Blu-ray roundup: Spaceballs, Inkheart, Knowing

A roundup of some recent and upcoming sci-fi and genre Blu-ray releases.

Spaceballs. June 16 (Fox Home Entertainment, $29.99) Mel Brooks' Star Wars-blasting parody becomes the future of entertainment on Blu-ray. For a 20-plus-year-old catalog title, the film looks wonderful in high definition, and the absolute encyclopedia of extras (including a "ludicrous speed" viewing option and audio tracks in alien languages) offers more background material than you can shake a Mawg at. At the same time, most of the bonus materials are holdovers from standard-definition editions, making the Spaceballs Blu-ray a choice buy primarily for high-def devotees and Brooks fans.

Inkheart. June 23 (Warner Home Video, $35.99) Brendan Fraser embarks on another fantastical adventure—and a literary tome finds new life—thanks to this new Blu-ray. The presentation quality is terrific, while the extras reflect the film's love of the printed page, thanks to featurettes involving the cast, crew and original author. But while one feature offers an original story concocted line by line by the cast, its end result is inspiring viewers to do the same with friends and family, making this a worthwhile purchase as a teaching tool as well as a piece of entertainment.

Street Fighter: The Legend of Chun-Li. June 30 (Fox Home Entertainment, $39.99) Director Andrzej Bartkowiak's resuscitation of the Street Fighter franchise improbably lives on thanks to an extended cut of the film and surprisingly extensive bonus materials. Having seen Chun-Li in theaters, I can confirm that the Blu-ray offers the best presentation yet available, while a few minutes of new footage add little to the film's lackluster story and characters. Unfortunately, Chris Klein—not to mention the rest of the cast and crew—isn't aware how unintentionally hilarious the film actually is, so this set is a must-have strictly for fans only, while everyone else should see it only if they desperately need a good laugh.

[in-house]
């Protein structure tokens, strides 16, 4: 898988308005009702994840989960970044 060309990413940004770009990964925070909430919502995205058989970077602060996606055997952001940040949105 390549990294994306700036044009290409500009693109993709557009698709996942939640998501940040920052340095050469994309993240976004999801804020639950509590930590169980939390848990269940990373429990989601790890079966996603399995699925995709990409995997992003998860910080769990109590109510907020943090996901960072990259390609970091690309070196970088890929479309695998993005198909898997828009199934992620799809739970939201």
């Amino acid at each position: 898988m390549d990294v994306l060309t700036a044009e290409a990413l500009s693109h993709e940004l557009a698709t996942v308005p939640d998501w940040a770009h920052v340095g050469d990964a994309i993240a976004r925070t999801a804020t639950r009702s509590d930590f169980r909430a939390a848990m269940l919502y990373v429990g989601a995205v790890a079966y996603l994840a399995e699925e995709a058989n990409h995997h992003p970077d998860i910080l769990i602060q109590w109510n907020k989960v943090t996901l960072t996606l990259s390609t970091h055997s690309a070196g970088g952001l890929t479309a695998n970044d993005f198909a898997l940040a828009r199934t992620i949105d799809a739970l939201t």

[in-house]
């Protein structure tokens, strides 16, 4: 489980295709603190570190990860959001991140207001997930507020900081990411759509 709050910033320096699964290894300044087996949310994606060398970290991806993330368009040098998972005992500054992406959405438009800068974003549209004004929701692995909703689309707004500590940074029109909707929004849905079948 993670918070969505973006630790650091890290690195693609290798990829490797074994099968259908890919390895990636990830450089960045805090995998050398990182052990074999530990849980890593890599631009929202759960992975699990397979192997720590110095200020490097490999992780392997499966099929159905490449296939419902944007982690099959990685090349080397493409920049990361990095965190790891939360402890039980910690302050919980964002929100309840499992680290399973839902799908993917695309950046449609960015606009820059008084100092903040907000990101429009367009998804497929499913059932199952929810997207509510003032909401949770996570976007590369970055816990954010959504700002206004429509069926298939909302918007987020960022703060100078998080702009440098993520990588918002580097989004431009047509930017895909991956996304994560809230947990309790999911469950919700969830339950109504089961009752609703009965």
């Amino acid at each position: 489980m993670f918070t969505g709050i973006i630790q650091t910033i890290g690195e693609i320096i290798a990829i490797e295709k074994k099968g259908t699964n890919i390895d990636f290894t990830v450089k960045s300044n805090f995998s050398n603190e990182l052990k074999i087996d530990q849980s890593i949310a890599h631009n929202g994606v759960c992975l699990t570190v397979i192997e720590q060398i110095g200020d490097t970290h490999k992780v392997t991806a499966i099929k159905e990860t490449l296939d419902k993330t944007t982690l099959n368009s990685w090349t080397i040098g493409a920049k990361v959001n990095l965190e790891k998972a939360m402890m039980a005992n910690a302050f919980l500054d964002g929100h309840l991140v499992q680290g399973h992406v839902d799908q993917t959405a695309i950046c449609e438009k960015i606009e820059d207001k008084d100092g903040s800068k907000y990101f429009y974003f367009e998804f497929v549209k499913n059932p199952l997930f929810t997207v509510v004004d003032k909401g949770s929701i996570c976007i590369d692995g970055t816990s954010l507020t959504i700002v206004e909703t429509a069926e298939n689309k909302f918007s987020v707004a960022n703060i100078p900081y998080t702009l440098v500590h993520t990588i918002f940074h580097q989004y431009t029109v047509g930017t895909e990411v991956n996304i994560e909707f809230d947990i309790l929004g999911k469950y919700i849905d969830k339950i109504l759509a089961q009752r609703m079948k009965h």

Knowing. July 7 (Summit Entertainment, $34.99) Alex Proyas' overlooked opus starring Nicolas Cage gets another chance to shine. The movie, which features a remarkable series of effects-driven set pieces, looks amazing in high definition. The modest slate of extras expands on the story's epic vision. This generally slim set befits the movie's underwhelming performance in theaters, but the film's execution and volume of ideas make it a worthwhile rental or blind buy.

Crouching Tiger, Hidden Dragon/House of Flying Daggers/Curse of the Golden Flower Trilogy. July 14 (Sony Pictures Home Entertainment, $92.95) Sony brings together three action-filled Asian masterpieces in one superlative set. The set offers Ang Lee's Crouching Tiger for the first time and features a spectacularly beautiful presentation of all three movies and their extras. Any of these films alone would be a reference-disc-quality acquisition for a collector of high-definition releases. As a trilogy, the set surpasses any other catalog set to be released in July. I can't imagine a more consistently worthy multi-movie collection released all year.

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